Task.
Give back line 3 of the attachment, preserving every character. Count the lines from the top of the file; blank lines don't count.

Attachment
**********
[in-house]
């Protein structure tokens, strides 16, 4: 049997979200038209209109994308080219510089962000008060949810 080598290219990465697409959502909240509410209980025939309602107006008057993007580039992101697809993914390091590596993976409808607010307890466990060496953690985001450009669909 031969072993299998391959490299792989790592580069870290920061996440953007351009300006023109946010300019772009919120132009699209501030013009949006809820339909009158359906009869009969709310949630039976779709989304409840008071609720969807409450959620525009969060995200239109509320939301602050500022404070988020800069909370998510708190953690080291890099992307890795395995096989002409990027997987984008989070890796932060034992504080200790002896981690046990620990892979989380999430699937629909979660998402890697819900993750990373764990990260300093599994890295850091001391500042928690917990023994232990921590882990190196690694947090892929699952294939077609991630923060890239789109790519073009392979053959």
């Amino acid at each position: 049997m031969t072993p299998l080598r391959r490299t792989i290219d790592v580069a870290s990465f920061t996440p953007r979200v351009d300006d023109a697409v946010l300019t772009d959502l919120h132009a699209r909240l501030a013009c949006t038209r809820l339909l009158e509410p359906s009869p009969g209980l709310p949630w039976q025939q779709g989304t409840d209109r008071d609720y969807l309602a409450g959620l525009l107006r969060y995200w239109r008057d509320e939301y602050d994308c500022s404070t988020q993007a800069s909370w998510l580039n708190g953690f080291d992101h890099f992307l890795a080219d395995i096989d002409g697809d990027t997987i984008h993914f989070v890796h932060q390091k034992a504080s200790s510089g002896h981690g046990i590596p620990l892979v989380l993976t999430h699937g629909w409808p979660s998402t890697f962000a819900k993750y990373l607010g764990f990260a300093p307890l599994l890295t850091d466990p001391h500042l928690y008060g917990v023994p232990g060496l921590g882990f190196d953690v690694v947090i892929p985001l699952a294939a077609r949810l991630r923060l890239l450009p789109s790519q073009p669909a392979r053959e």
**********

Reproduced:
């Amino acid at each position: 049997m031969t072993p299998l080598r391959r490299t792989i290219d790592v580069a870290s990465f920061t996440p953007r979200v351009d300006d023109a697409v946010l300019t772009d959502l919120h132009a699209r909240l501030a013009c949006t038209r809820l339909l009158e509410p359906s009869p009969g209980l709310p949630w039976q025939q779709g989304t409840d209109r008071d609720y969807l309602a409450g959620l525009l107006r969060y995200w239109r008057d509320e939301y602050d994308c500022s404070t988020q993007a800069s909370w998510l580039n708190g953690f080291d992101h890099f992307l890795a080219d395995i096989d002409g697809d990027t997987i984008h993914f989070v890796h932060q390091k034992a504080s200790s510089g002896h981690g046990i590596p620990l892979v989380l993976t999430h699937g629909w409808p979660s998402t890697f962000a819900k993750y990373l607010g764990f990260a300093p307890l599994l890295t850091d466990p001391h500042l928690y008060g917990v023994p232990g060496l921590g882990f190196d953690v690694v947090i892929p985001l699952a294939a077609r949810l991630r923060l890239l450009p789109s790519q073009p669909a392979r053959e």